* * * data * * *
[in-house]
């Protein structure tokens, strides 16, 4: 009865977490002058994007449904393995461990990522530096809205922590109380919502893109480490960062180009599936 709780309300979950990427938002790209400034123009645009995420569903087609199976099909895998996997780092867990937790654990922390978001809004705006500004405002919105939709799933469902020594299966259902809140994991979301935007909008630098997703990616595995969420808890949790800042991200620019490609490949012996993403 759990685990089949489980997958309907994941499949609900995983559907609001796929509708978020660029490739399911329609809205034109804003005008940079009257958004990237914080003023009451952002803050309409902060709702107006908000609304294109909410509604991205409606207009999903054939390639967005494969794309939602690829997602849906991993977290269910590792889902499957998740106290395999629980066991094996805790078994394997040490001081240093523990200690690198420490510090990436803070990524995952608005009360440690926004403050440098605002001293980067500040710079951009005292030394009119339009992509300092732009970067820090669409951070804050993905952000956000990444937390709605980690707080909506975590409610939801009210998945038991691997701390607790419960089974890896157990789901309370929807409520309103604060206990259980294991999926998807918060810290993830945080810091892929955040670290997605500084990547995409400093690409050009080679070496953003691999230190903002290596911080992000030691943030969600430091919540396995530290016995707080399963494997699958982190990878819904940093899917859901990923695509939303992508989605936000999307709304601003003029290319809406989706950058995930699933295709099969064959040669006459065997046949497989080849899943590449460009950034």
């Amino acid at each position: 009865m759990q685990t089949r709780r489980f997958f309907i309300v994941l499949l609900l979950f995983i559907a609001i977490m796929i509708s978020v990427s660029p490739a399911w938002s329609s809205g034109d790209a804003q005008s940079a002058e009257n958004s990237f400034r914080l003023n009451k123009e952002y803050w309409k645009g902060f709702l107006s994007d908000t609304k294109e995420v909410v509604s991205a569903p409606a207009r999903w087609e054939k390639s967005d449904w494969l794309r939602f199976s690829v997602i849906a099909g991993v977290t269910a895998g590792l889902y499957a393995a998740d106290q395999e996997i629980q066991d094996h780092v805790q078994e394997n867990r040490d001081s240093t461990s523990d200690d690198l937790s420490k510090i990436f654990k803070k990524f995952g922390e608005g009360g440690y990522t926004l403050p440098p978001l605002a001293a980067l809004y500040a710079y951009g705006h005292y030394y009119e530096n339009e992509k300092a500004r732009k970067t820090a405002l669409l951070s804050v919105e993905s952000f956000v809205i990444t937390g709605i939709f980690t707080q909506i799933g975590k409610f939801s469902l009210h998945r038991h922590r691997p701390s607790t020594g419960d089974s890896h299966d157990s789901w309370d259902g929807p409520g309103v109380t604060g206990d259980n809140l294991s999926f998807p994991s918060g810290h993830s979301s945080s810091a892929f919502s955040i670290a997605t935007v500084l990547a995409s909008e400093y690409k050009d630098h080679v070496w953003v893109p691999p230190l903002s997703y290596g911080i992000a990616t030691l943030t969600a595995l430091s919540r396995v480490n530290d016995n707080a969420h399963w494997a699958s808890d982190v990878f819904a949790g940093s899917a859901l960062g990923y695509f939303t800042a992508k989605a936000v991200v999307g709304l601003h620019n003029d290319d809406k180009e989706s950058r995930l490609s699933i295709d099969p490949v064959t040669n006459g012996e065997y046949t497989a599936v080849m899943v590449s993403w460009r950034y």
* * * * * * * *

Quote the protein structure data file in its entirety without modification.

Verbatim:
[in-house]
């Protein structure tokens, strides 16, 4: 009865977490002058994007449904393995461990990522530096809205922590109380919502893109480490960062180009599936 709780309300979950990427938002790209400034123009645009995420569903087609199976099909895998996997780092867990937790654990922390978001809004705006500004405002919105939709799933469902020594299966259902809140994991979301935007909008630098997703990616595995969420808890949790800042991200620019490609490949012996993403 759990685990089949489980997958309907994941499949609900995983559907609001796929509708978020660029490739399911329609809205034109804003005008940079009257958004990237914080003023009451952002803050309409902060709702107006908000609304294109909410509604991205409606207009999903054939390639967005494969794309939602690829997602849906991993977290269910590792889902499957998740106290395999629980066991094996805790078994394997040490001081240093523990200690690198420490510090990436803070990524995952608005009360440690926004403050440098605002001293980067500040710079951009005292030394009119339009992509300092732009970067820090669409951070804050993905952000956000990444937390709605980690707080909506975590409610939801009210998945038991691997701390607790419960089974890896157990789901309370929807409520309103604060206990259980294991999926998807918060810290993830945080810091892929955040670290997605500084990547995409400093690409050009080679070496953003691999230190903002290596911080992000030691943030969600430091919540396995530290016995707080399963494997699958982190990878819904940093899917859901990923695509939303992508989605936000999307709304601003003029290319809406989706950058995930699933295709099969064959040669006459065997046949497989080849899943590449460009950034």
């Amino acid at each position: 009865m759990q685990t089949r709780r489980f997958f309907i309300v994941l499949l609900l979950f995983i559907a609001i977490m796929i509708s978020v990427s660029p490739a399911w938002s329609s809205g034109d790209a804003q005008s940079a002058e009257n958004s990237f400034r914080l003023n009451k123009e952002y803050w309409k645009g902060f709702l107006s994007d908000t609304k294109e995420v909410v509604s991205a569903p409606a207009r999903w087609e054939k390639s967005d449904w494969l794309r939602f199976s690829v997602i849906a099909g991993v977290t269910a895998g590792l889902y499957a393995a998740d106290q395999e996997i629980q066991d094996h780092v805790q078994e394997n867990r040490d001081s240093t461990s523990d200690d690198l937790s420490k510090i990436f654990k803070k990524f995952g922390e608005g009360g440690y990522t926004l403050p440098p978001l605002a001293a980067l809004y500040a710079y951009g705006h005292y030394y009119e530096n339009e992509k300092a500004r732009k970067t820090a405002l669409l951070s804050v919105e993905s952000f956000v809205i990444t937390g709605i939709f980690t707080q909506i799933g975590k409610f939801s469902l009210h998945r038991h922590r691997p701390s607790t020594g419960d089974s890896h299966d157990s789901w309370d259902g929807p409520g309103v109380t604060g206990d259980n809140l294991s999926f998807p994991s918060g810290h993830s979301s945080s810091a892929f919502s955040i670290a997605t935007v500084l990547a995409s909008e400093y690409k050009d630098h080679v070496w953003v893109p691999p230190l903002s997703y290596g911080i992000a990616t030691l943030t969600a595995l430091s919540r396995v480490n530290d016995n707080a969420h399963w494997a699958s808890d982190v990878f819904a949790g940093s899917a859901l960062g990923y695509f939303t800042a992508k989605a936000v991200v999307g709304l601003h620019n003029d290319d809406k180009e989706s950058r995930l490609s699933i295709d099969p490949v064959t040669n006459g012996e065997y046949t497989a599936v080849m899943v590449s993403w460009r950034y």